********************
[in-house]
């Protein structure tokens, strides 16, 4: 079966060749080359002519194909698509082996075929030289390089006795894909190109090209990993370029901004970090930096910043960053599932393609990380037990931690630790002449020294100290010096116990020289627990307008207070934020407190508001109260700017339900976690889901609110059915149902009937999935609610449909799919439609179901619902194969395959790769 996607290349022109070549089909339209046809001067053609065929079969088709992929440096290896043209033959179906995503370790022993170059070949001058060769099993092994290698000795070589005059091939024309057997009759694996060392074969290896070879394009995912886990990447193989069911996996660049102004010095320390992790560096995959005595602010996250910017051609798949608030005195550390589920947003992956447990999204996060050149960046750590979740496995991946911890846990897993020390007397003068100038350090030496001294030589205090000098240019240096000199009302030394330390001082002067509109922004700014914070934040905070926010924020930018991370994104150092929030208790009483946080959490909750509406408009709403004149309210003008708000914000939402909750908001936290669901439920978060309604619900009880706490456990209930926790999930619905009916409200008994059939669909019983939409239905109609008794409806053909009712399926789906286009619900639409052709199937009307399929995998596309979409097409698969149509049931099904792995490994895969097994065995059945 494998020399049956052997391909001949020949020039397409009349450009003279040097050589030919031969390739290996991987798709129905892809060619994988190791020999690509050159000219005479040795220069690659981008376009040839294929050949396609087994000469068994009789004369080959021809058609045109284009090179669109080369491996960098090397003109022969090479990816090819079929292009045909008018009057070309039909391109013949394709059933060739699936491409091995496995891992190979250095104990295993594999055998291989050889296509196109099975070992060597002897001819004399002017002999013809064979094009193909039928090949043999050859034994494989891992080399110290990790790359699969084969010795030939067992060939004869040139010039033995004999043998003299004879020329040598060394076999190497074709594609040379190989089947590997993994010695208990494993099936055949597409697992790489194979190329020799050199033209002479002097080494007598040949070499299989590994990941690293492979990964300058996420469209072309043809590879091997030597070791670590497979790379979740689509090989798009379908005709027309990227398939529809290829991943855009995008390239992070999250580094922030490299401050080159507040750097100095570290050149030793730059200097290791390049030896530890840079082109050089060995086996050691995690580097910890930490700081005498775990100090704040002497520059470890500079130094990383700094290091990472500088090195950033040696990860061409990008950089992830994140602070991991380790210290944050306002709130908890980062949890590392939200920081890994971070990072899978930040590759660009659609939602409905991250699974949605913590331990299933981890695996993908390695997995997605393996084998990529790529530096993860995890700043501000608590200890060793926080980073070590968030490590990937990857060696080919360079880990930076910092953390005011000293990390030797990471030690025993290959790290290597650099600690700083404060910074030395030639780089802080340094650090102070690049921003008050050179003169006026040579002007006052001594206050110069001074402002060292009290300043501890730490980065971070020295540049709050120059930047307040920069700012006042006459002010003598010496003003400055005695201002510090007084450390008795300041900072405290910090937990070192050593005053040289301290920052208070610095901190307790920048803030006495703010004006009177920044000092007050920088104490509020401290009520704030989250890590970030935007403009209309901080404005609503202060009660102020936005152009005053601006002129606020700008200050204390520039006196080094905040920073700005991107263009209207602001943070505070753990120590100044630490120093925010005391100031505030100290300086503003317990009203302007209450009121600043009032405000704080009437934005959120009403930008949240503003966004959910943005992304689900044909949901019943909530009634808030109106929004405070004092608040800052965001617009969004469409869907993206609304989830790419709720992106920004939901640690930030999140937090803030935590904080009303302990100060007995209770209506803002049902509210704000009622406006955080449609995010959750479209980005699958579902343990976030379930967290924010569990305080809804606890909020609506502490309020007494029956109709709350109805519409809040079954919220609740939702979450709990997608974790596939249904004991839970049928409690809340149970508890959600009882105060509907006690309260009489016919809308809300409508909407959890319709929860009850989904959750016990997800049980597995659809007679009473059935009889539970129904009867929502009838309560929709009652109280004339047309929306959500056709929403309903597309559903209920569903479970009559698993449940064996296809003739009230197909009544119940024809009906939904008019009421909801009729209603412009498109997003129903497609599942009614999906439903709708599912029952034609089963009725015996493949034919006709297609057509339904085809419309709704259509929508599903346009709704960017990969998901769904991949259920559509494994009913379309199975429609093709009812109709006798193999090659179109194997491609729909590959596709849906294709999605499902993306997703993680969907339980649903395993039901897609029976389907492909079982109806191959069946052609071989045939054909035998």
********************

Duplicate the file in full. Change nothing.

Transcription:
[in-house]
């Protein structure tokens, strides 16, 4: 079966060749080359002519194909698509082996075929030289390089006795894909190109090209990993370029901004970090930096910043960053599932393609990380037990931690630790002449020294100290010096116990020289627990307008207070934020407190508001109260700017339900976690889901609110059915149902009937999935609610449909799919439609179901619902194969395959790769 996607290349022109070549089909339209046809001067053609065929079969088709992929440096290896043209033959179906995503370790022993170059070949001058060769099993092994290698000795070589005059091939024309057997009759694996060392074969290896070879394009995912886990990447193989069911996996660049102004010095320390992790560096995959005595602010996250910017051609798949608030005195550390589920947003992956447990999204996060050149960046750590979740496995991946911890846990897993020390007397003068100038350090030496001294030589205090000098240019240096000199009302030394330390001082002067509109922004700014914070934040905070926010924020930018991370994104150092929030208790009483946080959490909750509406408009709403004149309210003008708000914000939402909750908001936290669901439920978060309604619900009880706490456990209930926790999930619905009916409200008994059939669909019983939409239905109609008794409806053909009712399926789906286009619900639409052709199937009307399929995998596309979409097409698969149509049931099904792995490994895969097994065995059945 494998020399049956052997391909001949020949020039397409009349450009003279040097050589030919031969390739290996991987798709129905892809060619994988190791020999690509050159000219005479040795220069690659981008376009040839294929050949396609087994000469068994009789004369080959021809058609045109284009090179669109080369491996960098090397003109022969090479990816090819079929292009045909008018009057070309039909391109013949394709059933060739699936491409091995496995891992190979250095104990295993594999055998291989050889296509196109099975070992060597002897001819004399002017002999013809064979094009193909039928090949043999050859034994494989891992080399110290990790790359699969084969010795030939067992060939004869040139010039033995004999043998003299004879020329040598060394076999190497074709594609040379190989089947590997993994010695208990494993099936055949597409697992790489194979190329020799050199033209002479002097080494007598040949070499299989590994990941690293492979990964300058996420469209072309043809590879091997030597070791670590497979790379979740689509090989798009379908005709027309990227398939529809290829991943855009995008390239992070999250580094922030490299401050080159507040750097100095570290050149030793730059200097290791390049030896530890840079082109050089060995086996050691995690580097910890930490700081005498775990100090704040002497520059470890500079130094990383700094290091990472500088090195950033040696990860061409990008950089992830994140602070991991380790210290944050306002709130908890980062949890590392939200920081890994971070990072899978930040590759660009659609939602409905991250699974949605913590331990299933981890695996993908390695997995997605393996084998990529790529530096993860995890700043501000608590200890060793926080980073070590968030490590990937990857060696080919360079880990930076910092953390005011000293990390030797990471030690025993290959790290290597650099600690700083404060910074030395030639780089802080340094650090102070690049921003008050050179003169006026040579002007006052001594206050110069001074402002060292009290300043501890730490980065971070020295540049709050120059930047307040920069700012006042006459002010003598010496003003400055005695201002510090007084450390008795300041900072405290910090937990070192050593005053040289301290920052208070610095901190307790920048803030006495703010004006009177920044000092007050920088104490509020401290009520704030989250890590970030935007403009209309901080404005609503202060009660102020936005152009005053601006002129606020700008200050204390520039006196080094905040920073700005991107263009209207602001943070505070753990120590100044630490120093925010005391100031505030100290300086503003317990009203302007209450009121600043009032405000704080009437934005959120009403930008949240503003966004959910943005992304689900044909949901019943909530009634808030109106929004405070004092608040800052965001617009969004469409869907993206609304989830790419709720992106920004939901640690930030999140937090803030935590904080009303302990100060007995209770209506803002049902509210704000009622406006955080449609995010959750479209980005699958579902343990976030379930967290924010569990305080809804606890909020609506502490309020007494029956109709709350109805519409809040079954919220609740939702979450709990997608974790596939249904004991839970049928409690809340149970508890959600009882105060509907006690309260009489016919809308809300409508909407959890319709929860009850989904959750016990997800049980597995659809007679009473059935009889539970129904009867929502009838309560929709009652109280004339047309929306959500056709929403309903597309559903209920569903479970009559698993449940064996296809003739009230197909009544119940024809009906939904008019009421909801009729209603412009498109997003129903497609599942009614999906439903709708599912029952034609089963009725015996493949034919006709297609057509339904085809419309709704259509929508599903346009709704960017990969998901769904991949259920559509494994009913379309199975429609093709009812109709006798193999090659179109194997491609729909590959596709849906294709999605499902993306997703993680969907339980649903395993039901897609029976389907492909079982109806191959069946052609071989045939054909035998």